Where chemistry, biology and robotics join forces for drug discovery and lead identification.
Discover New Drug Leads and New Biological Probes at Scale
High-Throughput Screening (HTS) is a drug-discovery process widely used in both academia and the pharmaceutical industry. It leverages automation to quickly assay the biological or biochemical activity of a large number of drug-like compounds for the discovery of novel small molecule ligands against: receptors, enzymes, ion-channels and other pharmacological targets, or to pharmacologically profile a cellular or biochemical pathway of interest. Typically, HTS assays are performed in “automation-friendly” microtiter plates at 384 or 1536 well format against large chemical decks with thousands to a few million small molecule entities.
The High-Throughput Molecular Screening Center at UF Scripps collaborates with both internal and external research groups. We provide assistance with assay development, pilot screens, HTS campaigns, grant support, compound management and core equipment access.
Timothy P Spicer Ph.D.
- Mailing Address:
110 SCRIPPS WAY RM A113 # 1A1
JUPITER FL 33458
The UF Scripps HTS facility has a state-of-the-art HTS operation to support both intramural and extramural HTS needs. This facility has both HTS and compound management robotic automation combined with world class expertise in adapting cell-based and biochemical bench-top assays for HTS (target-based and phenotype screening). The UF Scripps Drug Discovery Library contains over 665,000 small drug-like compounds, including a number of diversity and target-based sub-libraries. Access to the HTS is easy and obtainable via collaborations as funded through grants and special funding proposals or through fee-for-service initiatives.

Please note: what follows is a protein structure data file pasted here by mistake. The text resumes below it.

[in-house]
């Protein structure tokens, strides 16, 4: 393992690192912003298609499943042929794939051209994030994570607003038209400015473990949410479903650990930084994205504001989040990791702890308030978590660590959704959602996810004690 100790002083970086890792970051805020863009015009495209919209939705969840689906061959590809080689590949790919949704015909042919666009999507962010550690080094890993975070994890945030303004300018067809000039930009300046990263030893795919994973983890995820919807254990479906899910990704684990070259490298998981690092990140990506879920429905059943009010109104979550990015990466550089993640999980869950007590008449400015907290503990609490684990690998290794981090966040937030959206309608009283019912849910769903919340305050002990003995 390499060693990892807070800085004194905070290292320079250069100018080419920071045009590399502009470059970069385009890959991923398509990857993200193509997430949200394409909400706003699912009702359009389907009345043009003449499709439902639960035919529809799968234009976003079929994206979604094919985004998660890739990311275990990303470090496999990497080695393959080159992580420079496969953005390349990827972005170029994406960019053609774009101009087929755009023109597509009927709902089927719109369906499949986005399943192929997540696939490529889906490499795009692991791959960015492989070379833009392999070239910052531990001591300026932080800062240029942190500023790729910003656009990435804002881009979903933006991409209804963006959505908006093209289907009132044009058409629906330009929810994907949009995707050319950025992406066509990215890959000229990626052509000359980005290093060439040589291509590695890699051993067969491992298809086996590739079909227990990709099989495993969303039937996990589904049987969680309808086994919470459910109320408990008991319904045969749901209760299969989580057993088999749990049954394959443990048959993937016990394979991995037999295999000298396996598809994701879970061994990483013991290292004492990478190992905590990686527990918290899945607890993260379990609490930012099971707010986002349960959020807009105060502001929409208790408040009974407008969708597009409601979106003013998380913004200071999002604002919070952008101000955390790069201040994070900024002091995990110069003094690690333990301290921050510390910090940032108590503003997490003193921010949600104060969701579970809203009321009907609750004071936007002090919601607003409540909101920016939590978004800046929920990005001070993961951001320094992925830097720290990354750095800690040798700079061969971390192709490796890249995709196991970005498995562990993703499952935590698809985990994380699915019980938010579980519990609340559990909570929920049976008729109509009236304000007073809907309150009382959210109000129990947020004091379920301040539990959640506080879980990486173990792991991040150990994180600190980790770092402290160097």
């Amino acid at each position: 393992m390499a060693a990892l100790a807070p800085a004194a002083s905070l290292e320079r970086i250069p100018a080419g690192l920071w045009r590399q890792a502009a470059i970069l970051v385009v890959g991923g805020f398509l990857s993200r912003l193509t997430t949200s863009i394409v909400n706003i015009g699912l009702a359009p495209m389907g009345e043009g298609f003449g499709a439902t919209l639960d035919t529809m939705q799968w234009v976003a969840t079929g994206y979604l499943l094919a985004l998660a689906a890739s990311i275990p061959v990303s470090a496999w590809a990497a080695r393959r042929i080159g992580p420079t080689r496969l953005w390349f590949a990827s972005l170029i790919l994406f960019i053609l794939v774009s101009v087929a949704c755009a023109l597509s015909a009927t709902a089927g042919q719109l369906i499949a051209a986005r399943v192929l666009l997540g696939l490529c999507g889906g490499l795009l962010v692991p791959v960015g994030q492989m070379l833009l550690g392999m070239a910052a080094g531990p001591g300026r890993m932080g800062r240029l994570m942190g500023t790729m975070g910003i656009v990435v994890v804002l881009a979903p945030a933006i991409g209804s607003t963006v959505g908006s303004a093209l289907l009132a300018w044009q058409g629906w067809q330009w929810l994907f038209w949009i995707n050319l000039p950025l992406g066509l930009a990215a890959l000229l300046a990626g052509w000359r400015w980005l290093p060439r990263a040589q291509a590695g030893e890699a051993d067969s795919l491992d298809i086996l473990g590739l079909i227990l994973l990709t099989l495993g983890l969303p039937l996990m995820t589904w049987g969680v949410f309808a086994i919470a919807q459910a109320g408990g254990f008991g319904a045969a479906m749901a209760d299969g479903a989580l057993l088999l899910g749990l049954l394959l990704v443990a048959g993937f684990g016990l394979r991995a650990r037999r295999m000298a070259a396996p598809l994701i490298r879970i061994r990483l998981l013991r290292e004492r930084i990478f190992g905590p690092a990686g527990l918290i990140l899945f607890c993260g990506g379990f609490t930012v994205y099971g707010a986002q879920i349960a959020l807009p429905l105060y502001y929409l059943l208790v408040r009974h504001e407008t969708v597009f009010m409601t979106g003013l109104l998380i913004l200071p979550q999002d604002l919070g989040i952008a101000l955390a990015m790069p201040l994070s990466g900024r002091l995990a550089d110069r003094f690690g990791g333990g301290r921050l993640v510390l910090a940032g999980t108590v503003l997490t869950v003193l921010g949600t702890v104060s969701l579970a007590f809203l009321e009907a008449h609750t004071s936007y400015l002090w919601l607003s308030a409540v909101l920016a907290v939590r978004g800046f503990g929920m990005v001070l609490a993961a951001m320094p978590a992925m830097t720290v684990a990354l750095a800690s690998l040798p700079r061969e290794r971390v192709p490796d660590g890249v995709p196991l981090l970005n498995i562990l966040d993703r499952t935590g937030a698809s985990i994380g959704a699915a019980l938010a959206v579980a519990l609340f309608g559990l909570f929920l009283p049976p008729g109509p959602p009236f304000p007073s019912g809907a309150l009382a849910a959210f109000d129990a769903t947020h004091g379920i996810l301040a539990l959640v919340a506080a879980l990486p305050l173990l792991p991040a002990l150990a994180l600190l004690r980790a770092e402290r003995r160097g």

To request use of the UF Scripps HTS technology, please contact us or visit our website. Additional information about grant mechanisms that support high-throughput S=screening can also be found at this website.
HTS Assay Development
The screening center will use its expertise to translate a benchtop “test tube” or low density titer plate assay to a 384-well and/or 1536-well plate format that is suitable for HTS robotic screening.
Pilot and Target Profiling Screening
A subset of UF Scripps’ compound library contains pharmacologically well-characterized compounds, active in the most common HTS target classes (GPCRs, ion channels, kinase, nuclear receptors, etc.). These preliminary screening efforts are well-suited for providing preliminary data (HTS readiness, statistical validation, hit rate estimations) for grant applications.
Full-Scale HTS Campaign
Collaborators can gain access to the entire 665,000 unique pharmacological entities curated at UF Scripps through our screening services. Large subsets of this may be screened or collaborator’s libraries may be transferred and screened. Compound hits of interest are triaged through a battery of secondary assays (confirmation, counter-screen, cytotox assay, orthogonal assay, dose response) to select tractable chemical series suitable for “hit to lead” and “lead to probe” optimization.’
Limited access to compounds from the Drug Discovery Library for UF Scripps researchers can be requested. In addition, compound plate reformatting and cheminformatic services are also available.
Collaboration Equipment Laboratory
Available to UF Scripps scientists is 24/7 access to HTS equipment such as pin-tool workstation, plate readers, plate centrifuge, plate dispensers and a MaxCyte transfection electroporation system.